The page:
LONDON Britain could accept Syrian President Bashar al-Assad staying in place for a transition period if it helped resolve the country's conflict, Foreign Secretary Philip Hammond said on Wednesday, in what appeared to be a softening of tone on the Syrian leader.
Britain, along with other Western countries, has repeatedly called for Assad to go, saying it is a precondition for bringing an end to the brutal four-year-long civil war that has killed an estimated 250,000 people and shattered the country.
Reuters reported on Wednesday that Russian forces have begun participating in combat operations in Syria to help defend Assad's government, citing three Lebanese sources familiar with the political and military situation there.
Hammond told parliament's Foreign Affairs Committee that a political rather than military solution was needed and said Britain had made clear to Russia and Iran, Assad's principal international allies, that it would be prepared to discuss a plan which saw him stay on temporarily.
"If there is a sensible plan for transition that involves Assad remaining in some way involved in the process for a period of time we will look at that, we will discuss it. We are not saying he must go on day one," he said, adding that the transition could be a period of months.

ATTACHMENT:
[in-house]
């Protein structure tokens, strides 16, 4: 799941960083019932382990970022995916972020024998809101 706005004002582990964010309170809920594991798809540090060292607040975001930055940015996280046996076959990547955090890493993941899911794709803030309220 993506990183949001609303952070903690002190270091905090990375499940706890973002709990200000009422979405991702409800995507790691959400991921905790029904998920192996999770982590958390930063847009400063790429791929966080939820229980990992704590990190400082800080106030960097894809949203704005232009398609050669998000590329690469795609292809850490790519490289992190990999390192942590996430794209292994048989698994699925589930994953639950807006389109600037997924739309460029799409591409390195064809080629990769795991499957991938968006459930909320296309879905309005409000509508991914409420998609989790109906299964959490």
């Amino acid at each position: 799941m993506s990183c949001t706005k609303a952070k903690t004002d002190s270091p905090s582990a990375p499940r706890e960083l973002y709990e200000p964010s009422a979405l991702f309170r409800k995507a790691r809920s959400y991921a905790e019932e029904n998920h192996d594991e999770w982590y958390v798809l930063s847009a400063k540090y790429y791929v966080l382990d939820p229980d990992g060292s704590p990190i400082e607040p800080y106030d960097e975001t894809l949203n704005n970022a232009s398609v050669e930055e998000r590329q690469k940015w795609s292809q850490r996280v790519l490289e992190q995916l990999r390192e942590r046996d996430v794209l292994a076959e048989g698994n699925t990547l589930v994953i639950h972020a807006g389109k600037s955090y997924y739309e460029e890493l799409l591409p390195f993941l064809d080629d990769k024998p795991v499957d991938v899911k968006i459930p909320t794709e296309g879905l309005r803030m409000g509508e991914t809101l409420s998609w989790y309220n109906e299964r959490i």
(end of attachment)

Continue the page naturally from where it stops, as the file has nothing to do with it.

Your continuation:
Asked about the comments, Prime Minister David Cameron's spokeswoman told reporters Britain had not changed its view that Assad should not be a part of Syria's long-term future.
"We have been clear that there is going to need to be some sort of transition," she said.
"(If) international partners want to work with us and look at what that transition would be, and help really start discussing and working on that transition then of course those are conversations we should have."
Hammond rejected Russia's suggestion Syria could hold snap parliamentary elections which could see Assad share power.
"That is not an acceptable position. The international community cannot in my view facilitate and oversee a set of elections in which somebody guilty of crimes of the scale that Assad has committed is able to run for office," he said.
Britain will not be able to help reach a political solution by "talking nicely" to the different players in Syria, Hammond added, calling on Russia and Iran use their influence on Assad.
"Essentially this is going to have to be a decision made by the sponsors of the key players in Syria, and in particular Iran and Russia deciding to call the shots with the Assad regime - make it clear that there has to be change," he said.
"They can do that, they can make a phone call. Russia and Iran could have a discussion today, make a phone call to Damascus tomorrow and change the future of this situation."
(Editing by Stephen Addison and Guy Faulconbridge)